Oh.

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Winter of 69 (days)

It was hardly evident from the early months of 2000-01 that the end of the Sauzée era was dawning. True, there had been upheaval, with the likes of Latapy and Paatelainen leaving and 11 new players joining the club. However, the season started well, and the captain bagged four goals from sweeper in the first six games.

At 36, however, his body was starting to struggle, and when he damaged his Achilles tendon, Hibs, despite the influx of new faces, appeared less equipped than ever to deal with his absence. Without Sauzée, their European dream was dealt a swift kick to the bawsack thanks to a 2-0 defeat to AEK Athens. He was back for the second leg and Hibs were much improved, but when he hobbled off again the collapse followed soon after, and they lost in extra time.

Hibs struggled on, ok with the captain, useless without him. An injury crisis took hold, while McCleish appeared to have lost his touch in the transfer market, the likes of Eduardo Hurtado not proving up to snuff.

Then, a few days before Halloween, Sauzée’s Achilles gave out again against Dundee. Few realised he would never wear the shirt again.

In December 2001, Dick Advocaat resigned as Rangers manager, and The Gers turned to McCleish. Initially, the manager insisted he wouldn’t leave, but the job proved too tempting for a son of Glasgow and so, to Hibees’ disgust, he did just that.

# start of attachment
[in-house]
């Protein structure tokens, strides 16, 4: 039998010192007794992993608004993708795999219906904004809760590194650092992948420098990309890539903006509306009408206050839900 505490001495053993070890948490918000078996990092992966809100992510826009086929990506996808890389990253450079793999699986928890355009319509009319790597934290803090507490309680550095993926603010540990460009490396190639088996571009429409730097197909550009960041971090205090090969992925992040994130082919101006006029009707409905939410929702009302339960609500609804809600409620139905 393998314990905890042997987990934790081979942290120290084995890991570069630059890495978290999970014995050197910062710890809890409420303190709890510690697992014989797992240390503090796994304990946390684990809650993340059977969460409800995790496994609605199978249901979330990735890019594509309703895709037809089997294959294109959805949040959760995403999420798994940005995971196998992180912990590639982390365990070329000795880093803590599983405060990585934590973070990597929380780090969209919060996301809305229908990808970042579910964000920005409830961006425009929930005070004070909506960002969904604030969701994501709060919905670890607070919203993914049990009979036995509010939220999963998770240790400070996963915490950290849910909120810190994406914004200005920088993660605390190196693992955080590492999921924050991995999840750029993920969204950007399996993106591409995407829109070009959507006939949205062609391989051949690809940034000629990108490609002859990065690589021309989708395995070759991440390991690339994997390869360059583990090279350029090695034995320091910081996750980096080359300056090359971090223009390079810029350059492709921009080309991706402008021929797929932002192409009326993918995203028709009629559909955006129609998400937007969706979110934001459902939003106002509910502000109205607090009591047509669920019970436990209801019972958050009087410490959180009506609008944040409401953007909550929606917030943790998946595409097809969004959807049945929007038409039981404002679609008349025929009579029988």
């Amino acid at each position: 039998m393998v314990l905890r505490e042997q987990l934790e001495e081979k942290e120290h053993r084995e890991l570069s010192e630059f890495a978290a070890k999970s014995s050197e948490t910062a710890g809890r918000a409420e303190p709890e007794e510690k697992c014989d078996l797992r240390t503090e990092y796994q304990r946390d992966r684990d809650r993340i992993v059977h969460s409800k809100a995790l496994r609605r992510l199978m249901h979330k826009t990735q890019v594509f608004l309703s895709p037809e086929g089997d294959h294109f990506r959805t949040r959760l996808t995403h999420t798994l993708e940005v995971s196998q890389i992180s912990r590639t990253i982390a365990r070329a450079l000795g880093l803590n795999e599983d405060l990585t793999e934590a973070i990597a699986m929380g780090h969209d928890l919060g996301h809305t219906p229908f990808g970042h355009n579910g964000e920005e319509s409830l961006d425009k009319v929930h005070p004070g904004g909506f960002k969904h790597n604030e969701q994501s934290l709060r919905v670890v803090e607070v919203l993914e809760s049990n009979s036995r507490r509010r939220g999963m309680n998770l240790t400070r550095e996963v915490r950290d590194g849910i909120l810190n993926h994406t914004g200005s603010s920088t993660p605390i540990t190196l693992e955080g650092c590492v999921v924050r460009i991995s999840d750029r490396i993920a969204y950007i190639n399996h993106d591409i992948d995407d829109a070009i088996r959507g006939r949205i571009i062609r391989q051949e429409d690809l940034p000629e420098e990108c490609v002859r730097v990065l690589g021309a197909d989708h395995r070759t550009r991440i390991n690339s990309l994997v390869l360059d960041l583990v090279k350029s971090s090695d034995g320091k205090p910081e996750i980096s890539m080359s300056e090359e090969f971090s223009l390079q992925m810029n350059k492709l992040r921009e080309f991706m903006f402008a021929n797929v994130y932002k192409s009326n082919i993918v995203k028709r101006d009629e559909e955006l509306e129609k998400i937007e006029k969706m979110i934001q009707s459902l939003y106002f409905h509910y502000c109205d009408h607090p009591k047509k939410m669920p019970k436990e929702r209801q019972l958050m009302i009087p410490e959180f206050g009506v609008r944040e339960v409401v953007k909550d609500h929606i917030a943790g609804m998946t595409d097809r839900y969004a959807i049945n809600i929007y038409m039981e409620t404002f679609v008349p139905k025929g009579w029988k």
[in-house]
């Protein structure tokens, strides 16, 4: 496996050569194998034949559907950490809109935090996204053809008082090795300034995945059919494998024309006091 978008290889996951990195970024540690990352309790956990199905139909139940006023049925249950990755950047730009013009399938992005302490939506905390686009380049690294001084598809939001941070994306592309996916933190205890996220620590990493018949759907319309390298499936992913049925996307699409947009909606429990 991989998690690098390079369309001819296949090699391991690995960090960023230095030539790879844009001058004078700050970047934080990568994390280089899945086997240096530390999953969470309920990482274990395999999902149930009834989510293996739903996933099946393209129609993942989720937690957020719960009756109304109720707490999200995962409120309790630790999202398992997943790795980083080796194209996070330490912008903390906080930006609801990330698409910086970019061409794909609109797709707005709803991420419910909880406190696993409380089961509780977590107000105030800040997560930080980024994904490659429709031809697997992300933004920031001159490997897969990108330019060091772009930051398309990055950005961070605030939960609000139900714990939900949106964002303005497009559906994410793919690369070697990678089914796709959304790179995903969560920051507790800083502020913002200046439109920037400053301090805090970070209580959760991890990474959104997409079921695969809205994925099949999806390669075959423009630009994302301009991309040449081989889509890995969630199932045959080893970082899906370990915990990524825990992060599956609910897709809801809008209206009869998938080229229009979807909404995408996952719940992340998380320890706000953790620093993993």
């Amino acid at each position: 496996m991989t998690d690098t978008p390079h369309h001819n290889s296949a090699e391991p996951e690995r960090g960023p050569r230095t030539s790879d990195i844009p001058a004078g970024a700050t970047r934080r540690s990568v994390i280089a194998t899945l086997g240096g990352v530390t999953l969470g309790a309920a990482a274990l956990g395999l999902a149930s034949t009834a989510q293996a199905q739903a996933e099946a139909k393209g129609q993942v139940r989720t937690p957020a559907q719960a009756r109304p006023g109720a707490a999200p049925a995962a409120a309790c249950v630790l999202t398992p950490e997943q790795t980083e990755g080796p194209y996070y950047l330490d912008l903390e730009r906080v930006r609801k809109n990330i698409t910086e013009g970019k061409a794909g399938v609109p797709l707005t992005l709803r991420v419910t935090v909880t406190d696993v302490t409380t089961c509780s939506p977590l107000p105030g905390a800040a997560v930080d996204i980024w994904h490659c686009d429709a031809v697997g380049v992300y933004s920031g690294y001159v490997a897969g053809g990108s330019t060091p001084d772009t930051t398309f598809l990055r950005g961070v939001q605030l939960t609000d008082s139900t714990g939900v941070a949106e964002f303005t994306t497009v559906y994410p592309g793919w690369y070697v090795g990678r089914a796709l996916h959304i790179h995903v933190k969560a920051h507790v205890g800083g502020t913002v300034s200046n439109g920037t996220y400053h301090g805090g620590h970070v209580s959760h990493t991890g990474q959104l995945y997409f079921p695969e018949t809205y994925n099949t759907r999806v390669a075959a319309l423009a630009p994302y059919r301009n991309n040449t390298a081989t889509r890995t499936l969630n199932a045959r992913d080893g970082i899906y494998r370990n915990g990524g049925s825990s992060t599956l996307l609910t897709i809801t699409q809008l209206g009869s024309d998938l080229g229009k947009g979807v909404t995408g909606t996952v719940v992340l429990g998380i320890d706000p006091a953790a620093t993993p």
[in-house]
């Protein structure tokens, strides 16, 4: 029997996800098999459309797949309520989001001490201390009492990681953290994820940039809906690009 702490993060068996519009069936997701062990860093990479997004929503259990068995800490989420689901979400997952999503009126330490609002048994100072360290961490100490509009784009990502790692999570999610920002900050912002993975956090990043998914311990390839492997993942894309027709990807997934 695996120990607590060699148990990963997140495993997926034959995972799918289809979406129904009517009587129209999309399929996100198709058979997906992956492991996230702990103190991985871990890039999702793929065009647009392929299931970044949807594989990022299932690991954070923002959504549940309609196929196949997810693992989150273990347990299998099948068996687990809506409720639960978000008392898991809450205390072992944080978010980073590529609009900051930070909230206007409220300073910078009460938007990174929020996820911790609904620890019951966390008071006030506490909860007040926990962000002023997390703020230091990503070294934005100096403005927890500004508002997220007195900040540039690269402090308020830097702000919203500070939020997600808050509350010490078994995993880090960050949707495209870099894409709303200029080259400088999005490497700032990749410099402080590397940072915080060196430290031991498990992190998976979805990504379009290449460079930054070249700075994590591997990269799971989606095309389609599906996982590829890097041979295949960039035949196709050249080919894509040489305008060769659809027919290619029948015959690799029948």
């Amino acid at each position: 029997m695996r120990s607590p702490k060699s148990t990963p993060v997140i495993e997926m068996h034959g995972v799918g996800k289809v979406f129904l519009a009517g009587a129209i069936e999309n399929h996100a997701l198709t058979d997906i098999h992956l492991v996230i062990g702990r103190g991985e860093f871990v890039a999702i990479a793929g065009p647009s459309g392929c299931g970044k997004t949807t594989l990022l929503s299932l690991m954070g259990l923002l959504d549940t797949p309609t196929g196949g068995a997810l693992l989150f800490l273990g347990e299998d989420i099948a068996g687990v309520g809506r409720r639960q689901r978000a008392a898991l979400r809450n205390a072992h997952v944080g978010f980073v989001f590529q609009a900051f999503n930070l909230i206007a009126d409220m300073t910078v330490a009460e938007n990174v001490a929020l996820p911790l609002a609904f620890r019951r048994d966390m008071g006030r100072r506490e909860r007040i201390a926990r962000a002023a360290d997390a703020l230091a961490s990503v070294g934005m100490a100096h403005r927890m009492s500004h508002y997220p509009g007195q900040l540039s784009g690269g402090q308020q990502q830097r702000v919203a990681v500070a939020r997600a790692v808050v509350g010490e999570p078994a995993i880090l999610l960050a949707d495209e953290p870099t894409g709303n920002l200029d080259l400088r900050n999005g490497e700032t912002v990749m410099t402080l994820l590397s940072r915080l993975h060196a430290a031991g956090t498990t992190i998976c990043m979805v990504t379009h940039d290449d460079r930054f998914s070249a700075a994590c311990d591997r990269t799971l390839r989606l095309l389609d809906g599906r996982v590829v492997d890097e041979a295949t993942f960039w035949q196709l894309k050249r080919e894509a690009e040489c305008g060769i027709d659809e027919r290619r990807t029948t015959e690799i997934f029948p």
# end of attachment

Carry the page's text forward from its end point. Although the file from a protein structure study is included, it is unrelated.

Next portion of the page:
To remove the bitter taste of betrayal, a feelgood appointment was needed, and the overwhelming choice of the fans was Sauzée. Within three days he was sworn in, the club’s first non-Scot manager since 1919, to much euphoria.

It was a fools’ paradise. Sauzée had no management experience whatsoever, and with results poor and the budget spent, Hibs were sliding and no place for a rookie. Results only got worse on his watch. The defence, without McCleish to organise them, fell part, while the loss of Sauzée the player (who announced his retirement on taking the reins) created a huge problem for Sauzée the manager, as Hibs, true to form, couldn’t function without him.

While his presence oozed authority on the pitch, as a manager he was too mild-mannered, trying to institute a passing game ill-suited to a dogfight and insisting players over 21 call him Franck, rather than ‘boss’. The players were used to being ruled by fear, and needed a fire and brimstone Souness type to rouse them from their inertia.